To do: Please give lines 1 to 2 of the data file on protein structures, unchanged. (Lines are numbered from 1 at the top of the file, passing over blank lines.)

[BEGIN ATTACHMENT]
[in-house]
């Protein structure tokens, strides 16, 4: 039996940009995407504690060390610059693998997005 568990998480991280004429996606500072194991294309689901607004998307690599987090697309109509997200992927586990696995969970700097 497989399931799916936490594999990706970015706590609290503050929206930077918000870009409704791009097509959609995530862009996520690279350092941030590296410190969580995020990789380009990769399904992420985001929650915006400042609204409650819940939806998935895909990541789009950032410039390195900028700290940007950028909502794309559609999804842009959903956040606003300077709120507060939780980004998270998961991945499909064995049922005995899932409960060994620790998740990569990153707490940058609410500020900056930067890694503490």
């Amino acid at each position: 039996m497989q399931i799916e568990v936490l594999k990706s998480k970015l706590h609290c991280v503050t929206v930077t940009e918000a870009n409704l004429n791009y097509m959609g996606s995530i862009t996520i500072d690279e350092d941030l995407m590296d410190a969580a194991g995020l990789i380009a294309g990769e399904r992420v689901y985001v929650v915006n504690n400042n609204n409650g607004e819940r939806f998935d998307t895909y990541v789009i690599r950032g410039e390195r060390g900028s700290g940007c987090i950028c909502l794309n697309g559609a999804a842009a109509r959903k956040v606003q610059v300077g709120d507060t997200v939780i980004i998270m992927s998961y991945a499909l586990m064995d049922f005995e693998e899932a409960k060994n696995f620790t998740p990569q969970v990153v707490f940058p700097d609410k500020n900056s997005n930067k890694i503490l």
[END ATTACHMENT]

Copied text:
[in-house]
């Protein structure tokens, strides 16, 4: 039996940009995407504690060390610059693998997005 568990998480991280004429996606500072194991294309689901607004998307690599987090697309109509997200992927586990696995969970700097 497989399931799916936490594999990706970015706590609290503050929206930077918000870009409704791009097509959609995530862009996520690279350092941030590296410190969580995020990789380009990769399904992420985001929650915006400042609204409650819940939806998935895909990541789009950032410039390195900028700290940007950028909502794309559609999804842009959903956040606003300077709120507060939780980004998270998961991945499909064995049922005995899932409960060994620790998740990569990153707490940058609410500020900056930067890694503490």